Local invention to improve soft tissue biopsies approved for use in Europe

Dr. John Fisher, M.D., an interventional radiologist at BayCare's Morton Plant Hospital in Clearwater, was on a mission to improve how soft tissue biopsies are conducted. He knew there had to be a way to create a less invasive device that was more accurate for his patients.
The result is CytoCore, a user-friendly, motorized device that produces cellular samples quicker, more comfortably, and effectively than alternative approaches.
Adequacy of cell material is critical in biopsies because it's used to determine whether a mass is malignant and guides in personalized treatment for the patient.
Compared to other biopsy devices, CytoCore is in a league of its own. The instrument is assembled using an internal motor that rotates the needle during biopsy to aid in gathering cells. CytoCore's scissor-slide mechanism draws back suction and activates the motor with a single hand.
Fisher says that his invention, created over two years from vision to launch under his Praxis Medical company, will transform soft tissue biopsy because it uses a smaller needle than its larger biopsy gun counterparts. The procedure is also quicker and carries less bleeding risk because its technology requires fewer passes while increasing diagnostic accuracy. 

Fisher, specialty board certified in neuroradiology and interventional radiology, received his B.A. in chemistry from Southern Methodist University, an M.D. from the University of Kansas School of Medicine, and a Fellowship in Vascular Radiology from Massachusetts General Hospital Harvard Medical School.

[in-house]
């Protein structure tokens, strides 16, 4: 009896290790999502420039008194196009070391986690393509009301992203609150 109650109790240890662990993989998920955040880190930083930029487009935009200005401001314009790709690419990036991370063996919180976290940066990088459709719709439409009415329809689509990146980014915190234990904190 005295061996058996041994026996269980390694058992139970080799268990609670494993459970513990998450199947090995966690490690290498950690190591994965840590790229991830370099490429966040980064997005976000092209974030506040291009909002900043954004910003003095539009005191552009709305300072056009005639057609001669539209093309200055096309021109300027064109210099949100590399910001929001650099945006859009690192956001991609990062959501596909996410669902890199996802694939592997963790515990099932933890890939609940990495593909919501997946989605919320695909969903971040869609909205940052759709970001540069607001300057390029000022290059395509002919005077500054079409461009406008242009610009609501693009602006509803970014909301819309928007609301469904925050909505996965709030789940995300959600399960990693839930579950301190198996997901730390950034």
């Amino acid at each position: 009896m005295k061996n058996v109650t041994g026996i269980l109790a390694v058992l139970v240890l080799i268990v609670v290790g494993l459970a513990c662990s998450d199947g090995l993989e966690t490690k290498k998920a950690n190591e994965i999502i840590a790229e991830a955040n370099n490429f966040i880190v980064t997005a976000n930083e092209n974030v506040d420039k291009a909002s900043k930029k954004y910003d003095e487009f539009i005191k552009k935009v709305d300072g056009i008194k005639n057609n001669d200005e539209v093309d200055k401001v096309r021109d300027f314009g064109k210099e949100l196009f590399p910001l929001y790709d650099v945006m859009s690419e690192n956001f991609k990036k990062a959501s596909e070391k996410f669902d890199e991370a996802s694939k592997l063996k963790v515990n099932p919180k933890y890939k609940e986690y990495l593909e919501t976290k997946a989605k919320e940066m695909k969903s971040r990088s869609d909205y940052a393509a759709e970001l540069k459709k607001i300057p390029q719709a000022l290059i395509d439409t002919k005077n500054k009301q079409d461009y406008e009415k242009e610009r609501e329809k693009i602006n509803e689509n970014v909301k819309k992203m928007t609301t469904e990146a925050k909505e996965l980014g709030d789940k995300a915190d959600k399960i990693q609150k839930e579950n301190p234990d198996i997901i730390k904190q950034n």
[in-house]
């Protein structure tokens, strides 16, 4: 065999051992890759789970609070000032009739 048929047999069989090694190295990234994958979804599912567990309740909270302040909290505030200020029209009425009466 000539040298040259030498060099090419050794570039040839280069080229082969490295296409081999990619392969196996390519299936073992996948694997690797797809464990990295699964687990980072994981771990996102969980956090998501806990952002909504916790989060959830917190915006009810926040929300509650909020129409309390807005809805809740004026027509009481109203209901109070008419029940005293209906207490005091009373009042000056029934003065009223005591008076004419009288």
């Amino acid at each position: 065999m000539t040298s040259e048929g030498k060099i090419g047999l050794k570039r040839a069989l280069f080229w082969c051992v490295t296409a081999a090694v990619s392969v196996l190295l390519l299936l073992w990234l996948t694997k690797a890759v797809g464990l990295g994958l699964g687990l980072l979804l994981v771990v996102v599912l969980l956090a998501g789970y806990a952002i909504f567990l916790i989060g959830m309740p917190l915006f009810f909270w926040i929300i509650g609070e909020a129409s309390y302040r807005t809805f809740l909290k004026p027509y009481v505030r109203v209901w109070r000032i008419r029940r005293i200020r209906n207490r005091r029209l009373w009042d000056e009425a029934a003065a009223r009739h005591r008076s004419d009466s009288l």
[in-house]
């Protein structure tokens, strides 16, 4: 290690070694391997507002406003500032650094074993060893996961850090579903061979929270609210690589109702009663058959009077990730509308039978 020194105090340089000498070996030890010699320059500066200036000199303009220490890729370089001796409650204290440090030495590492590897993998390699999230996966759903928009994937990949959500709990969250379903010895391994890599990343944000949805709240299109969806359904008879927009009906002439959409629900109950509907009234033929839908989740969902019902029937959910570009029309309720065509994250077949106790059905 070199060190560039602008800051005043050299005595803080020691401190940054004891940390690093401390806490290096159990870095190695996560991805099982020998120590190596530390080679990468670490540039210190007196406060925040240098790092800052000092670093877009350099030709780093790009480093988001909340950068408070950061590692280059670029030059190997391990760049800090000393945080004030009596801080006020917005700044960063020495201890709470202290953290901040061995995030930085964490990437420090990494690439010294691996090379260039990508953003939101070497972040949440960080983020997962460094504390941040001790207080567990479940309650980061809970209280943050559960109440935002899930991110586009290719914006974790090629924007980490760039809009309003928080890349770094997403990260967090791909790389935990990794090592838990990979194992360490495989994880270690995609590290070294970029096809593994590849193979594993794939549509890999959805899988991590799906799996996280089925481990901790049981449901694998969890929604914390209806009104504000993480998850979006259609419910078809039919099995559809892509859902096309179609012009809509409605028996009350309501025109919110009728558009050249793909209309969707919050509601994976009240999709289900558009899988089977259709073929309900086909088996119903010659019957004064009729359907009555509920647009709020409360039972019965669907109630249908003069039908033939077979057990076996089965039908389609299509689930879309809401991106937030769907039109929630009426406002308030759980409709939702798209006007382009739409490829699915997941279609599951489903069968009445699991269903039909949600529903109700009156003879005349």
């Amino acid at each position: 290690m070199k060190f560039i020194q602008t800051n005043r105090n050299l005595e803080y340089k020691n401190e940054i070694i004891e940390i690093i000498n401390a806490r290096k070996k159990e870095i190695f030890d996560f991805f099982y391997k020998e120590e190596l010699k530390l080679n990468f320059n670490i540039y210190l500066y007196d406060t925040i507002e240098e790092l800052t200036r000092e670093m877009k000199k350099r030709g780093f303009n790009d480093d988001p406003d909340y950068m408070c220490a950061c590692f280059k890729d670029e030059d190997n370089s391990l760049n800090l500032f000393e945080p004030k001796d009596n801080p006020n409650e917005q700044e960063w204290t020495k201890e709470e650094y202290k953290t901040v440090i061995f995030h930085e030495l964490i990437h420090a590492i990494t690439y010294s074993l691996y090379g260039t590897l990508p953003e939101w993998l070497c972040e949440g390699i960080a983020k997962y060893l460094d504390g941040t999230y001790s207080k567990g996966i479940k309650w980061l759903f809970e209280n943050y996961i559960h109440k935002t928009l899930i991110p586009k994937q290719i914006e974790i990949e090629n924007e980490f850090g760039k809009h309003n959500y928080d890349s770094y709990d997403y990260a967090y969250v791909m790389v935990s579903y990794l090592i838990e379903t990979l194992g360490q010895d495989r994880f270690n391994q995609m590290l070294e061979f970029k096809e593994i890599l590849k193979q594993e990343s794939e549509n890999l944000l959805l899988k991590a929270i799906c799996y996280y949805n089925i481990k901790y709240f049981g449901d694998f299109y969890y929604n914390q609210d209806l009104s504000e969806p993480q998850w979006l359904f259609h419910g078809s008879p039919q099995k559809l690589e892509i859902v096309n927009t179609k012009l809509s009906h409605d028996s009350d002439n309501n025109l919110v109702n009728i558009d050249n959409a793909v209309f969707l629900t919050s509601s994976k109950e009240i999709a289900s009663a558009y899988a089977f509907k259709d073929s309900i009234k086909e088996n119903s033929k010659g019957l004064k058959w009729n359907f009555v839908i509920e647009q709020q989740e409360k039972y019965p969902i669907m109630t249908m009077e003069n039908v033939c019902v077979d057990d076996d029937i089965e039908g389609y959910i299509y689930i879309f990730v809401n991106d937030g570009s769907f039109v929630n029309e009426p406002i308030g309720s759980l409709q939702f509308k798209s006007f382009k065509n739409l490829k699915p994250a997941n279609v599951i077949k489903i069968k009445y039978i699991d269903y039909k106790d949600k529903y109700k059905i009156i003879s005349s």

"There is no other biopsy device like CytoCore. Other devices include core biopsy needle, which is spring-loaded and fires a sharp edge to cut tissue, and standard fine needles, which is the original way to aspirate samples using a basic syringe and needle," explains Fisher. "The standard fine-needle aspiration has been largely un-improved upon since its advent despite its limitations."

Fisher says CytoCore's unique technology, developed by Praxis Medical in Tampa, works particularly well in thyroid nodules' biopsy, adding that those performed using other technology can have up to a 30 percent inconclusive rate that leads to unnecessary surgeries. 

New iterations of the revolutionary tool are being worked on by Fisher and Praxis Medical, one of which is called EndoCore. It's a device that allows for the same CytoCore benefits to be applied to endoscopic and bronchoscopic biopsy procedures.

"I devote my time and money to this product and company, as well, because I believe in its ability to offer patients better outcomes and improve efficiency for doctors and hospitals alike," Fisher says. "I want to continue developing new medical and medical device products that help patients and improve health and lives and taking them to market."

CytoCore recently received CE Mark approval allowing Praxis Medical to expand its innovative technology into European Union member countries and improve fine needle biopsies globally.
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Read more articles by Allison Koehler.

Allison Koehler is a Cleveland-area native who now lives in Tampa by way of Detroit. She resides in Seminole Heights with her partner, Phil, and three children -- one human and two cats. When she isn't writing, she's watching pro football, listening to music, or streaming Netflix and Amazon Prime.